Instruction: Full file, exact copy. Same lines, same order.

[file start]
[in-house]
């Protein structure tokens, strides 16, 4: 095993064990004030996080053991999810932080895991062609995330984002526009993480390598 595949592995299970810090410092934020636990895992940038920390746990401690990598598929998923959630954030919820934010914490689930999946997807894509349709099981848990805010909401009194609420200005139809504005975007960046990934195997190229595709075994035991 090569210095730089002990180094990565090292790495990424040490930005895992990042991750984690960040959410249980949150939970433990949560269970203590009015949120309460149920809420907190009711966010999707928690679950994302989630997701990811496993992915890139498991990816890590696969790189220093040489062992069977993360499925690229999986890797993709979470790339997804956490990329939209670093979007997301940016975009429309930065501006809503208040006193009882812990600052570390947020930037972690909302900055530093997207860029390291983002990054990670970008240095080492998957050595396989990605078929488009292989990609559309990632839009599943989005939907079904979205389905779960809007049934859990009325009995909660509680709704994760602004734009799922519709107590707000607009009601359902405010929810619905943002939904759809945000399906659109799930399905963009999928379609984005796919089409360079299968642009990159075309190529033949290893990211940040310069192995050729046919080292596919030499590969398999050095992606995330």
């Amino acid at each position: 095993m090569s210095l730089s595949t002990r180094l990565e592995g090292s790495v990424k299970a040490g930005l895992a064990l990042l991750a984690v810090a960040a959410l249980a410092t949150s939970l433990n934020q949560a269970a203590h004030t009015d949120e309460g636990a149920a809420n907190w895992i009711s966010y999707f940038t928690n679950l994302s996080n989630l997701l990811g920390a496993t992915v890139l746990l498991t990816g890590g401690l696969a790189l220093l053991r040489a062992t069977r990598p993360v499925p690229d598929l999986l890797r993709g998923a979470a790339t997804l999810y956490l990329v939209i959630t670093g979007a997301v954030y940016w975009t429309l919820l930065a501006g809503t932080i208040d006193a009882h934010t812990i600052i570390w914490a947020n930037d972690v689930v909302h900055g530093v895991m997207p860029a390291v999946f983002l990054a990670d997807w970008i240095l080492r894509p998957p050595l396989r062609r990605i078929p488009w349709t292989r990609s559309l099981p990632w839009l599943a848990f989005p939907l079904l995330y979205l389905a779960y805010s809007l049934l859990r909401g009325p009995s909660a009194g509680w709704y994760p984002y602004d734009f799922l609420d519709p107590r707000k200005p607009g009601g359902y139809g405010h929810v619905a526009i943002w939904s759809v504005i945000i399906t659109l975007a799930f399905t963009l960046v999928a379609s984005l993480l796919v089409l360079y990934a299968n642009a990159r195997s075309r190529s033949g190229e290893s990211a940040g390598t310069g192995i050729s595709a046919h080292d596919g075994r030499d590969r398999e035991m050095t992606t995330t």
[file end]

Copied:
[in-house]
């Protein structure tokens, strides 16, 4: 095993064990004030996080053991999810932080895991062609995330984002526009993480390598 595949592995299970810090410092934020636990895992940038920390746990401690990598598929998923959630954030919820934010914490689930999946997807894509349709099981848990805010909401009194609420200005139809504005975007960046990934195997190229595709075994035991 090569210095730089002990180094990565090292790495990424040490930005895992990042991750984690960040959410249980949150939970433990949560269970203590009015949120309460149920809420907190009711966010999707928690679950994302989630997701990811496993992915890139498991990816890590696969790189220093040489062992069977993360499925690229999986890797993709979470790339997804956490990329939209670093979007997301940016975009429309930065501006809503208040006193009882812990600052570390947020930037972690909302900055530093997207860029390291983002990054990670970008240095080492998957050595396989990605078929488009292989990609559309990632839009599943989005939907079904979205389905779960809007049934859990009325009995909660509680709704994760602004734009799922519709107590707000607009009601359902405010929810619905943002939904759809945000399906659109799930399905963009999928379609984005796919089409360079299968642009990159075309190529033949290893990211940040310069192995050729046919080292596919030499590969398999050095992606995330």
């Amino acid at each position: 095993m090569s210095l730089s595949t002990r180094l990565e592995g090292s790495v990424k299970a040490g930005l895992a064990l990042l991750a984690v810090a960040a959410l249980a410092t949150s939970l433990n934020q949560a269970a203590h004030t009015d949120e309460g636990a149920a809420n907190w895992i009711s966010y999707f940038t928690n679950l994302s996080n989630l997701l990811g920390a496993t992915v890139l746990l498991t990816g890590g401690l696969a790189l220093l053991r040489a062992t069977r990598p993360v499925p690229d598929l999986l890797r993709g998923a979470a790339t997804l999810y956490l990329v939209i959630t670093g979007a997301v954030y940016w975009t429309l919820l930065a501006g809503t932080i208040d006193a009882h934010t812990i600052i570390w914490a947020n930037d972690v689930v909302h900055g530093v895991m997207p860029a390291v999946f983002l990054a990670d997807w970008i240095l080492r894509p998957p050595l396989r062609r990605i078929p488009w349709t292989r990609s559309l099981p990632w839009l599943a848990f989005p939907l079904l995330y979205l389905a779960y805010s809007l049934l859990r909401g009325p009995s909660a009194g509680w709704y994760p984002y602004d734009f799922l609420d519709p107590r707000k200005p607009g009601g359902y139809g405010h929810v619905a526009i943002w939904s759809v504005i945000i399906t659109l975007a799930f399905t963009l960046v999928a379609s984005l993480l796919v089409l360079y990934a299968n642009a990159r195997s075309r190529s033949g190229e290893s990211a940040g390598t310069g192995i050729s595709a046919h080292d596919g075994r030499d590969r398999e035991m050095t992606t995330t």